Regarding the opinion-page column ``Fairness From the Elderly,'' Sept. 24: The elderly have seen the purchasing power of their savings shrink in constant terms during their lifetimes. They remember a strong dollar, when $18.75 would buy a US War Bond paying 3 percent interest, or 367 soft drinks at a nickel each, or 125 dozen eggs, or 628 postage stamps at three cents each. Their wealth, through inflation and taxation, has been transferred to innumerable futile ends: misdirected foreign grants and aid programs; corrupt social programs; incessant pandering to special interest groups; deceitful self-serving congressional benefits, raises, and inflated and exaggerated staffing; and decades of pork-barrel policies and subsidies designed to buy votes.
Congress has a legacy of blatant waste and a tradition of serving itself at the expense of the nation. For years it has refused fiscal reform and responsibility. Congress created inflation, not the elderly. F. P. Trudell, Houston
The author doesn't attack the basic problem of Social Security. He suggests only vague ``curbs on the growth of old-age benefits,'' which would swell the Social Security surplus. I suggest another plan: Include Social Security benefits in the taxable income on which income taxes are paid, and put the receipts from that in general revenue, not back in Social Security funds. In general revenue, these funds will help reduce the deficit. After all, reducing the deficit is what all the current fuss is about.
I agree with the author that ``it would be nice if this generation of grandparents would help out.'' I see no reason why the retired elderly should not contribute to the cost of government. And I am well qualified to make this statement; I am 85 and have been receiving Social Security benefits for 20 years. Richard E. Haswell, Springfield, Mo.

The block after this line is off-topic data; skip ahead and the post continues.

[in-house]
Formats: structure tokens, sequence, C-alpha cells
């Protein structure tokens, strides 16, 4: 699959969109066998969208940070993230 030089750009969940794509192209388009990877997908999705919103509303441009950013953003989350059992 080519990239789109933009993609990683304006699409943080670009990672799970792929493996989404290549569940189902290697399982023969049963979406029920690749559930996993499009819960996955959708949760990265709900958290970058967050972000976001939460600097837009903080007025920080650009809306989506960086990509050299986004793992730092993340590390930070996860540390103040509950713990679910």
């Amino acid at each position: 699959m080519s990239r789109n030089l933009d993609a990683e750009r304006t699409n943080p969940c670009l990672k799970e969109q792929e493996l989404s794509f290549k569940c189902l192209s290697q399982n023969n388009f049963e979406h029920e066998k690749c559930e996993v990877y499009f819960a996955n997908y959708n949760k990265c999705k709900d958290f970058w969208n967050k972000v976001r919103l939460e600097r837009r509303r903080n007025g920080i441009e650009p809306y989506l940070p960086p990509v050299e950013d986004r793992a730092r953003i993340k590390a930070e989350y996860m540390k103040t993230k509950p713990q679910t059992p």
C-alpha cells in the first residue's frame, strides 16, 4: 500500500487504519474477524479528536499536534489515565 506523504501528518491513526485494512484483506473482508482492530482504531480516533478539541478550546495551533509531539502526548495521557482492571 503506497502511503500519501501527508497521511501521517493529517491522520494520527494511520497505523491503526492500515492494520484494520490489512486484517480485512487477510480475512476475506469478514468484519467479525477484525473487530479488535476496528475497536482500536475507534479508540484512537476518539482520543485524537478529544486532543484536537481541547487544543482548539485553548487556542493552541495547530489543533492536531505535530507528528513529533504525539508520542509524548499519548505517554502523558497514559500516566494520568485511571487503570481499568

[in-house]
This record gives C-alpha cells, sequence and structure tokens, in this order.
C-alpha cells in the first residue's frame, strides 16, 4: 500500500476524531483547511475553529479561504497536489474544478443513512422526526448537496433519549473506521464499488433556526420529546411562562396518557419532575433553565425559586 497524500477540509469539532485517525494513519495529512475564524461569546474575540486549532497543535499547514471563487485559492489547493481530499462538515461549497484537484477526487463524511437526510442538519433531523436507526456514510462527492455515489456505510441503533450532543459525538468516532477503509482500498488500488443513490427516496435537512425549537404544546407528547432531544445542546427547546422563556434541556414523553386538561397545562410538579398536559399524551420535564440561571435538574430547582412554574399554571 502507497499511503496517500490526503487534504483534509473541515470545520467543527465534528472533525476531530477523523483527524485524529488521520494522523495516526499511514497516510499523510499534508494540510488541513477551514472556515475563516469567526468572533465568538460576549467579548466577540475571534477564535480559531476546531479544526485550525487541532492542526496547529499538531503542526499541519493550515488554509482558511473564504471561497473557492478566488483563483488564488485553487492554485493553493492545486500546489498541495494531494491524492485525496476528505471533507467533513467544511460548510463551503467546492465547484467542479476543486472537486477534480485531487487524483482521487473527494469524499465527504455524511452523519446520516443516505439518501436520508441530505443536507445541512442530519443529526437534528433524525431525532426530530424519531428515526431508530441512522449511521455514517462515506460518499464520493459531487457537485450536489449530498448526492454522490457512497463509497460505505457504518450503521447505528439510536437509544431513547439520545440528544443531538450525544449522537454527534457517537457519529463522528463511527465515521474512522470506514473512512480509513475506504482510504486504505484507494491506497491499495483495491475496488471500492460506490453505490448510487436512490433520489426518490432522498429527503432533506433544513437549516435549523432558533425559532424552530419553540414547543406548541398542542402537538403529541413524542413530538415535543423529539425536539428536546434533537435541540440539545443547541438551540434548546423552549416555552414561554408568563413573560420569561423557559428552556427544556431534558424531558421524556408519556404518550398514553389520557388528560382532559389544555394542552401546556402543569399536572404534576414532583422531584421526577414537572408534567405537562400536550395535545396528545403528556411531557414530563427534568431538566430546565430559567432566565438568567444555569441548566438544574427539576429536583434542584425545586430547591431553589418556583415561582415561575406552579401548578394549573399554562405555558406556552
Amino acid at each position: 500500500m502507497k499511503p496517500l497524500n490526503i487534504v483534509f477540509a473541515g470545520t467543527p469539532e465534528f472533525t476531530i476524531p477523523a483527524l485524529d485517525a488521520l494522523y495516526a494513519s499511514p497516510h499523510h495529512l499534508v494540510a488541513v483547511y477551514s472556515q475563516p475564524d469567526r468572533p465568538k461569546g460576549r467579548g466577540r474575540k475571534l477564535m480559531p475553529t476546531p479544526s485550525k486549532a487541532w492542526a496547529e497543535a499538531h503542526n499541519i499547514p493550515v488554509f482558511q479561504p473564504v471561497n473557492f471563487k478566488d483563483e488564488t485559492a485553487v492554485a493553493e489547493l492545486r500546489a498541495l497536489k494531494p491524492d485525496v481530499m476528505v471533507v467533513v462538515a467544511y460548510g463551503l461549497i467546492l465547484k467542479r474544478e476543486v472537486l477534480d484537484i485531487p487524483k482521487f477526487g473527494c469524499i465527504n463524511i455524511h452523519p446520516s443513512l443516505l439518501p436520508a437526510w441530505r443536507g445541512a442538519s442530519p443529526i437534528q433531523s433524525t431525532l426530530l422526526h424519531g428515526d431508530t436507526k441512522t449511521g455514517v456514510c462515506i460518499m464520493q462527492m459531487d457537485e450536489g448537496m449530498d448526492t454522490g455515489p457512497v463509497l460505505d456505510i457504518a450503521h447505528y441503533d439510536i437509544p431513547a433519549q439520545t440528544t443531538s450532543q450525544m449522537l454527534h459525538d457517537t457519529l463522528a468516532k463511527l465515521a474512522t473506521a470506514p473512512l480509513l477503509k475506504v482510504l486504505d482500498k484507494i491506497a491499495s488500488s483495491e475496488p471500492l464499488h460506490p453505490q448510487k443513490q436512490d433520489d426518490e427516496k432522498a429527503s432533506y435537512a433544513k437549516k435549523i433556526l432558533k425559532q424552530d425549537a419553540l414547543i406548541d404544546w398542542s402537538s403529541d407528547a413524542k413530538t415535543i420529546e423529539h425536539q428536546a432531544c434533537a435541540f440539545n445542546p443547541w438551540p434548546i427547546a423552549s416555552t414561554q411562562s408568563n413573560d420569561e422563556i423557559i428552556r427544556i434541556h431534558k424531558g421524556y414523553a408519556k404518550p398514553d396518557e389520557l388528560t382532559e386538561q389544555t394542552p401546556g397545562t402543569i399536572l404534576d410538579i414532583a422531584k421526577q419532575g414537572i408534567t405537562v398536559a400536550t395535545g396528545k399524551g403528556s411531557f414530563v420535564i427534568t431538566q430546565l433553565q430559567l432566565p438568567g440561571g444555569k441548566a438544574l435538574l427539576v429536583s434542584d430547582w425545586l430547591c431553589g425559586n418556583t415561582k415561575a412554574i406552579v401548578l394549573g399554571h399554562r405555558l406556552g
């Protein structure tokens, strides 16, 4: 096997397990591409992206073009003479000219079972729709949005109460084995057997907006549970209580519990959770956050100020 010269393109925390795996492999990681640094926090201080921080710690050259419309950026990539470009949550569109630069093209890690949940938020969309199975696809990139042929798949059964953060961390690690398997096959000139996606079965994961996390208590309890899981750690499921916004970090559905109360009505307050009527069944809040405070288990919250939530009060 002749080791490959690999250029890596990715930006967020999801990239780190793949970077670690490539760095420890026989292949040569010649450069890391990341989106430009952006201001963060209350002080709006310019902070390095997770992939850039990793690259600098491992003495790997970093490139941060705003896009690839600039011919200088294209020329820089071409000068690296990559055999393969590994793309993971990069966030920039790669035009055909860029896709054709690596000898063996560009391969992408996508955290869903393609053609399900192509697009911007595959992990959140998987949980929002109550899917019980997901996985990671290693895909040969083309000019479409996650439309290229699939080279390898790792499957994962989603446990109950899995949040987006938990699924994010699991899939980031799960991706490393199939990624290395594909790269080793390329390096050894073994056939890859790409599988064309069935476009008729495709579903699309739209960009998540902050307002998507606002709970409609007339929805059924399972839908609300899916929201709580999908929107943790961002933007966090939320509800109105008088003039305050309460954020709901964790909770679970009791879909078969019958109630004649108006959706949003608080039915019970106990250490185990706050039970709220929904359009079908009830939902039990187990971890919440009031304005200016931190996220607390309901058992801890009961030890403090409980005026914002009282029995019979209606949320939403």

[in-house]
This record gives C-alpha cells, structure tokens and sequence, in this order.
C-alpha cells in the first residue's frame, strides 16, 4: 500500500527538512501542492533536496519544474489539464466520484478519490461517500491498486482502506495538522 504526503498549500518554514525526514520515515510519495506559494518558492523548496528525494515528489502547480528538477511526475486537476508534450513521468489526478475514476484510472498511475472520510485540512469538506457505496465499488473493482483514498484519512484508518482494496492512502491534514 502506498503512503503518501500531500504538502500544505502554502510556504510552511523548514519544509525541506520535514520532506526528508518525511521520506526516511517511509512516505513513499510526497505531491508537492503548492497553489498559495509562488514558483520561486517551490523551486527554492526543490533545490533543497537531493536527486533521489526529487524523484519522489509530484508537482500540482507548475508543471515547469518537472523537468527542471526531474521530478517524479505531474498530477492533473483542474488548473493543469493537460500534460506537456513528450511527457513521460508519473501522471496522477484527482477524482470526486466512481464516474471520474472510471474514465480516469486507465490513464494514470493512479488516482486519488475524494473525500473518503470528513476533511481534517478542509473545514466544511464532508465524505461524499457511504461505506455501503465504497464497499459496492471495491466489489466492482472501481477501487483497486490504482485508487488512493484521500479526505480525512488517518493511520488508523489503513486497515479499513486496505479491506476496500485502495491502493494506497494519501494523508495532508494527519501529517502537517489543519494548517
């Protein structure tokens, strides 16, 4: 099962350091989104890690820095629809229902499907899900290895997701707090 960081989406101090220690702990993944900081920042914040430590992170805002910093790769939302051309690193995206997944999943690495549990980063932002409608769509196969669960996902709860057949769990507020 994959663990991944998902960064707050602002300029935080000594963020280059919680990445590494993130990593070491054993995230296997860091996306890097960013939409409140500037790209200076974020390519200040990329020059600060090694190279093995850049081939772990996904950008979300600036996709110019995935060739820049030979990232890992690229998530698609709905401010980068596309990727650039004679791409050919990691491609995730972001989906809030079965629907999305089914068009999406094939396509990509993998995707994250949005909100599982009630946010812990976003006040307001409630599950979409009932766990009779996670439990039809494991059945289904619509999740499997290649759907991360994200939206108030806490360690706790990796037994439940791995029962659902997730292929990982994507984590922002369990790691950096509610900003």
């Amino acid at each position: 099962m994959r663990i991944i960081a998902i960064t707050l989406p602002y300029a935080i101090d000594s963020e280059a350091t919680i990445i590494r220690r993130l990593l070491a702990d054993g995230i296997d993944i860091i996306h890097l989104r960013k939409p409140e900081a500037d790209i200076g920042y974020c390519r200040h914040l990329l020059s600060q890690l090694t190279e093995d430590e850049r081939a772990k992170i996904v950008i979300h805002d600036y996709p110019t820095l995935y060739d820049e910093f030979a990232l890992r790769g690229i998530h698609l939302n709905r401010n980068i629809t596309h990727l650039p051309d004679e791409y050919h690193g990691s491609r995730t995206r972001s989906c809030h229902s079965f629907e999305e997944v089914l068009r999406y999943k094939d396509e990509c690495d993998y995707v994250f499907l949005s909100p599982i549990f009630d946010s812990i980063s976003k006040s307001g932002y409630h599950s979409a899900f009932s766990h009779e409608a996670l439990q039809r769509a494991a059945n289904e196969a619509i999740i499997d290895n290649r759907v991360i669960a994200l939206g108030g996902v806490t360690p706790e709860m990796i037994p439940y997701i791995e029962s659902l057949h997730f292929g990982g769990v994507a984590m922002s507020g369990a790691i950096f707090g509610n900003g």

The author's attack on the elderly reveals a superficial knowledge of the problems. The millions of elderly on pensions, aside from those who worked for the government or were in the military, do not have cost-of-living escalator clauses in their pension plans. As a result, inflation has seriously deflated the purchasing power of those pensions. My pension seemed sufficient when I retired 19 years ago, but its purchasing power today is significantly less than it was. When Congress passed legislation taxing half of my Social Security, it increased my taxes that year by $1,700. Millions of industrial workers not covered by cost-of-living escalator clauses have had the same experience. As inflation continues, their pensions' purchasing power will be further depleted. Joe Swire, Lusby, Md.
This article angers me, not because the author is wrong, but because he appears to limit greed to only one segment of the population. It is disconcerting to see one group asking for more when our nation and so many of its people are hurting. However, greed is not confined to those who are receiving Social Security; it permeates all economic and age levels. On Oct. 1, members of the House of Representatives began receiving their second pay raise of the year - bringing their salaries to approximately $99,500. At the time they voted themselves this pay raise, they barely increased the minimum wage.
I don't know how to control nationwide greed, but it might help if the more fortunate among us, especially those in highly visible positions, began to show restraint and demonstrate less gluttony. Clare N. Shumway, M.D., Dillsburg, Pa.
How refreshing to see something so far from the usual lamentations about the poor old folks. I'm one of those old folks (84 years) of the large middle class and I felt ashamed of my peers when they were on TV and in the newspapers, besieging Congressman Rostenkowski when he suggested they share the country's burdens. Something does need to be done about our health system but not just for the elderly. When we have a good national health plan that includes people of all ages, then we will see true fairness. Ruth Krause, Brookfield, Ill.
The author might well ponder a wise Indian proverb: ``Never judge a man until you have walked a mile in his moccasins.'' Enough said. Eleanor Armstrong, Thomaston, Maine